As usual, John Oliver seems to get at the truth of things more effectively than the “real” news. His funny/chilling/important piece on authoritarianism is must-watch.
I am trying to sort through my feelings about yesterday’s election. Elation? Disappointment? Relief? I guess some combination of the three, with relief in the top spot. On the plus side (if you’re a Democrat like me): • Democrats prevailed in the most important contest by winning a convincing majority in the House of Representatives. … Continue reading The Blue Wave(let?)
Every election is important, and there are plenty of good, normal reasons for voting tomorrow: the experiences and skills of the candidates, the competing priorities of the parties, the policy alternatives that will impact lives throughout our state, nation, and world. But this year, of course, there’s more. Much more. These are not normal times, … Continue reading Vote!
I had a great time yesterday visiting with students and educators throughout New Rochelle, as together we observed National Voter Registration Day. Inspiring to see young people committed to making a difference. Thank you to everyone who pitched in, especially the volunteers with the League of Women Voters. Here are a few photos from my … Continue reading Thank You, New Registrants!
The inspiring moral leadership of students from Parkland, Florida illustrates the capacity of young people to shape our nation for the better. And when it comes to impacting public affairs, nothing is more fundamental than registering to vote and casting a ballot. #MayorsForOurLives Today, September 25th, is National Voter Registration Day, so mayors across the … Continue reading New Ro Observes National Voter Registration Day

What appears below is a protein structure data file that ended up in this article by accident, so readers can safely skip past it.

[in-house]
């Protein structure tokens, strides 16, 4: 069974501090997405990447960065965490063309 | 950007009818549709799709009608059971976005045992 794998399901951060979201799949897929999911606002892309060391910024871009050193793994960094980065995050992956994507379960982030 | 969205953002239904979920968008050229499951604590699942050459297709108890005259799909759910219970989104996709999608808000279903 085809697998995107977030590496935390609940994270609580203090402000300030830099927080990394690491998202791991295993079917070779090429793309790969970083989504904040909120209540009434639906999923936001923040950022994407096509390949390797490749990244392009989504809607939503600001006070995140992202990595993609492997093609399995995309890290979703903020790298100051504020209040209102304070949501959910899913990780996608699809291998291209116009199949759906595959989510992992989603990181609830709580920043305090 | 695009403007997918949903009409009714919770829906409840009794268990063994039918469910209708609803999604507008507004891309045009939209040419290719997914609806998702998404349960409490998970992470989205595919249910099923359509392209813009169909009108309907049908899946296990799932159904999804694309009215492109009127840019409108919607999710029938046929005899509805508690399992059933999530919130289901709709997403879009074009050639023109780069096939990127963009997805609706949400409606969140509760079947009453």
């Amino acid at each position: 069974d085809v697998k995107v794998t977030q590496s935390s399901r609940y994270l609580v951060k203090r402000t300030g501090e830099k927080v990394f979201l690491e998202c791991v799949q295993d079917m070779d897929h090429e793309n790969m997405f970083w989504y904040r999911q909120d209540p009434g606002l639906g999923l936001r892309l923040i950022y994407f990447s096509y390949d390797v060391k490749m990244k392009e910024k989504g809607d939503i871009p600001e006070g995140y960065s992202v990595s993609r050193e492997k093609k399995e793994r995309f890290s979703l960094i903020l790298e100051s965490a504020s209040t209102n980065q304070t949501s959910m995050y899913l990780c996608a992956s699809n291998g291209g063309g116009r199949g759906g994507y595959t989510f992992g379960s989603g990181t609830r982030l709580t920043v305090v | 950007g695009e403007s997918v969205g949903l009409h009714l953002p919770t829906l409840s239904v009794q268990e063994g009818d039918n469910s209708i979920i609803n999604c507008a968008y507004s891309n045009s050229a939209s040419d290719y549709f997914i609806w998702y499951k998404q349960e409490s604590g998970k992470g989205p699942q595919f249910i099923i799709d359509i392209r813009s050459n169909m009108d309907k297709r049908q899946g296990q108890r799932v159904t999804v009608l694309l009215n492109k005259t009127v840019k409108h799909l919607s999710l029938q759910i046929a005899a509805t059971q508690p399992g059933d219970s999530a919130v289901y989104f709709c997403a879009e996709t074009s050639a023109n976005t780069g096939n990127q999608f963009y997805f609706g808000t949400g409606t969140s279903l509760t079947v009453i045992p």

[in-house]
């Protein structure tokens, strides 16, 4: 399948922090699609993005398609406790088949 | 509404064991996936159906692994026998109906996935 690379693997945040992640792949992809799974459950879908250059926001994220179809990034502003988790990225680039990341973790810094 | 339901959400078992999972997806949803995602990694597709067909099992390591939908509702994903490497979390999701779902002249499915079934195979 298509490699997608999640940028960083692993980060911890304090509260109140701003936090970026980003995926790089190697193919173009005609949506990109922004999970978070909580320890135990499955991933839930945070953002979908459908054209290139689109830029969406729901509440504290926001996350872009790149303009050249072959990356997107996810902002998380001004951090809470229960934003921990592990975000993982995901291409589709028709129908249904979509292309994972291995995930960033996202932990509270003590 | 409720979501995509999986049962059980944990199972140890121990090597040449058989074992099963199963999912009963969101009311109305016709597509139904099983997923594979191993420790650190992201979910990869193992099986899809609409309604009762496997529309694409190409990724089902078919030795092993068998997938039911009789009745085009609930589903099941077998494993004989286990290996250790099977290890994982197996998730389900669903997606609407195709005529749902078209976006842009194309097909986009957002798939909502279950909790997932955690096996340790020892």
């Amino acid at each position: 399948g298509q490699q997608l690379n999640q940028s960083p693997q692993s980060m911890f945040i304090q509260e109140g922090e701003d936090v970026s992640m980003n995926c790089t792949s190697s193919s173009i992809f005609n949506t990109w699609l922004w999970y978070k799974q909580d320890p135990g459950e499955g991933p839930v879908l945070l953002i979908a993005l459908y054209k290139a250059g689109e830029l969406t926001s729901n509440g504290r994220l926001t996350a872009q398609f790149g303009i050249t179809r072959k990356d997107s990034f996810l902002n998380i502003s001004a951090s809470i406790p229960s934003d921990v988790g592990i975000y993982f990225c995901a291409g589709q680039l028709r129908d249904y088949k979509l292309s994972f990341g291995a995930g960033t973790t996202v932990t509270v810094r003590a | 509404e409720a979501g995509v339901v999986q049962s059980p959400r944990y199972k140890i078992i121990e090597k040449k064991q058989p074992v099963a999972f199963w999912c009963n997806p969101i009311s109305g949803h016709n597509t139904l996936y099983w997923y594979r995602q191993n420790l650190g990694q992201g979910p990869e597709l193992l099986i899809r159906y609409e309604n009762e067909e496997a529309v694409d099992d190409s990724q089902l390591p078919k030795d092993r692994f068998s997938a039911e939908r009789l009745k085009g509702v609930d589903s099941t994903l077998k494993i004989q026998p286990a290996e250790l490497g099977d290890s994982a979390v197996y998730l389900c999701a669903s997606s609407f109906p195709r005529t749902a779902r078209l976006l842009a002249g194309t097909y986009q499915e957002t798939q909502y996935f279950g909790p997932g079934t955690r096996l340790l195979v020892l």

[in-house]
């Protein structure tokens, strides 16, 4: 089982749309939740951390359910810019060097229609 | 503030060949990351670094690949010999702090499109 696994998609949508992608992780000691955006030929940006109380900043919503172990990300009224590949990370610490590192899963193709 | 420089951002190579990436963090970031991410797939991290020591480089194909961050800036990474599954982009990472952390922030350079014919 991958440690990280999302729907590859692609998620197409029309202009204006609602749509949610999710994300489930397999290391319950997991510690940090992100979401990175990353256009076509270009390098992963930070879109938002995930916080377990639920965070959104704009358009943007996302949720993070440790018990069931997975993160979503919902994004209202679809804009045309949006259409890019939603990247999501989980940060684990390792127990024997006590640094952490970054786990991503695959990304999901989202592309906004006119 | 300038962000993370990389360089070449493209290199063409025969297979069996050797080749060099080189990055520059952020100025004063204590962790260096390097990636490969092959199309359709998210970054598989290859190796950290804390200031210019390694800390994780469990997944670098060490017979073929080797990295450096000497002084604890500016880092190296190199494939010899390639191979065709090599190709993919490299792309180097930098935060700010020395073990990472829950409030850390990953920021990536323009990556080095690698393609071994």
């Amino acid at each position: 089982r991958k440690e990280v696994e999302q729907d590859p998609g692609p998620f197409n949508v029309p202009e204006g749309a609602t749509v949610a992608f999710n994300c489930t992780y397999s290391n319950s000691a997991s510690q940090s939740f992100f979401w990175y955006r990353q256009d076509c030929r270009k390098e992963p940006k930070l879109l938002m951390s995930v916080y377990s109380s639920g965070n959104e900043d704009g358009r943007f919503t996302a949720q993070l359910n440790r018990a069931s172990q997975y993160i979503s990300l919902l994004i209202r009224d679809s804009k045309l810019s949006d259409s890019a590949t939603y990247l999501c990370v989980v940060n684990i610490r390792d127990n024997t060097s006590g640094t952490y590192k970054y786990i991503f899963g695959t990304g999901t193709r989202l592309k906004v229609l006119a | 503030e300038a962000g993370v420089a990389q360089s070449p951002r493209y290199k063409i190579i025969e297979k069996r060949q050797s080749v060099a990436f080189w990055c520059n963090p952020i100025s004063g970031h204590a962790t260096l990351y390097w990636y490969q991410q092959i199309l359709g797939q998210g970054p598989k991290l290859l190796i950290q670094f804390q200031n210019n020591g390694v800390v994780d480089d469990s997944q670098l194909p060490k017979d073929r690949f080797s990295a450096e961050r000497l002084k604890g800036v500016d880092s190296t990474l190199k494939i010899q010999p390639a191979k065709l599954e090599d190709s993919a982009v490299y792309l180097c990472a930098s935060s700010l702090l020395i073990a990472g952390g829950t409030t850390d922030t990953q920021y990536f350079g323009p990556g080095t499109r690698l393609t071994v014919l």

We held our annual Bastille Day flag-raising ceremony this morning at City Hall, sponsored by the New Rochelle/La Rochelle Sister City Committee. In prior years, my comments at this event have been brief and light-hearted — in fact, I’ve never before bothered to write anything out, opting instead to speak off the cuff. Today, I … Continue reading Something More to Say
The news out of the Supreme Court is almost too dark and depressing to contemplate. When Justice Kennedy’s replacement is seated, a newly entrenched right-wing majority will almost certainly roll-back reproductive freedoms, place at-risk hard-won civil rights and LGBTQ gains, and accelerate trends toward income inequality and the concentration of power among the privileged. The … Continue reading Crisis of Legitimacy
This recent picture of the President literally hugging the flag got me thinking about the critical distinction between the symbols and substance of patriotism. If you can stomach it, please watch this short video. The year is 1939, and the scene is a rally at Madison Square Garden. What’s strange, disorienting, and to me most … Continue reading The Symbols and Substance of Patriotism
Congratulations to Julia Muggia Ochs, who won the top spot in yesterday’s School election, and to Chris Daniello, who is leading for the second position. (And thank you to all the candidates who competed.) Congratulations also to the newly elected Library Trustees and to backers of the Library budget, which received a thumbs-up from voters. … Continue reading Listen, Learn, Come Together
Don’t forget to vote in today’s important School and Library election. The polls are open from 7am to 9pm. You can find your polling place here. In case you missed it, I posted my recommendation last week. And if you are still on the fence about the School budget, I encourage you to read this thoughtful … Continue reading Reminder: Please Vote Today